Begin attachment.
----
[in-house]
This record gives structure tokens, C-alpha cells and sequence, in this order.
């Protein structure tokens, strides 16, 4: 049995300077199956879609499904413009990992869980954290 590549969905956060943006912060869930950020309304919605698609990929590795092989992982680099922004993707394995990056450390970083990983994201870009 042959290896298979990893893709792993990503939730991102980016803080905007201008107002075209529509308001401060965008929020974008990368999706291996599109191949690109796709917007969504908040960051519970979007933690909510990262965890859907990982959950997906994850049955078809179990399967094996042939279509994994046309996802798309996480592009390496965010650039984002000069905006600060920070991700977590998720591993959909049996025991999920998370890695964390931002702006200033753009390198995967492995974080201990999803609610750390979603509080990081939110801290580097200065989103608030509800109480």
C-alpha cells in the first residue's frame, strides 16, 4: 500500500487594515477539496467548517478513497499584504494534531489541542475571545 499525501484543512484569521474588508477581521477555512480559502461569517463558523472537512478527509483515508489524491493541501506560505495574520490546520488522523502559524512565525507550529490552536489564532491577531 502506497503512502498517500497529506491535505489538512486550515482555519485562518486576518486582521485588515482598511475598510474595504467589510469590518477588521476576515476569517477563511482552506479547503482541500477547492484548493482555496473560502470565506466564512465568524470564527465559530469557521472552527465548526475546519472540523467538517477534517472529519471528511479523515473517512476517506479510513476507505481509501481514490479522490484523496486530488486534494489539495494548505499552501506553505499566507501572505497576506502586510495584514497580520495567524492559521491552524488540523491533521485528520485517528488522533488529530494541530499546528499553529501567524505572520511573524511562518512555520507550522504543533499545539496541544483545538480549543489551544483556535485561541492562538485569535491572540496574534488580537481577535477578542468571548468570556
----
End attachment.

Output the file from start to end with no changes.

[in-house]
This record gives structure tokens, C-alpha cells and sequence, in this order.
């Protein structure tokens, strides 16, 4: 049995300077199956879609499904413009990992869980954290 590549969905956060943006912060869930950020309304919605698609990929590795092989992982680099922004993707394995990056450390970083990983994201870009 042959290896298979990893893709792993990503939730991102980016803080905007201008107002075209529509308001401060965008929020974008990368999706291996599109191949690109796709917007969504908040960051519970979007933690909510990262965890859907990982959950997906994850049955078809179990399967094996042939279509994994046309996802798309996480592009390496965010650039984002000069905006600060920070991700977590998720591993959909049996025991999920998370890695964390931002702006200033753009390198995967492995974080201990999803609610750390979603509080990081939110801290580097200065989103608030509800109480």
C-alpha cells in the first residue's frame, strides 16, 4: 500500500487594515477539496467548517478513497499584504494534531489541542475571545 499525501484543512484569521474588508477581521477555512480559502461569517463558523472537512478527509483515508489524491493541501506560505495574520490546520488522523502559524512565525507550529490552536489564532491577531 502506497503512502498517500497529506491535505489538512486550515482555519485562518486576518486582521485588515482598511475598510474595504467589510469590518477588521476576515476569517477563511482552506479547503482541500477547492484548493482555496473560502470565506466564512465568524470564527465559530469557521472552527465548526475546519472540523467538517477534517472529519471528511479523515473517512476517506479510513476507505481509501481514490479522490484523496486530488486534494489539495494548505499552501506553505499566507501572505497576506502586510495584514497580520495567524492559521491552524488540523491533521485528520485517528488522533488529530494541530499546528499553529501567524505572520511573524511562518512555520507550522504543533499545539496541544483545538480549543489551544483556535485561541492562538485569535491572540496574534488580537481577535477578542468571548468570556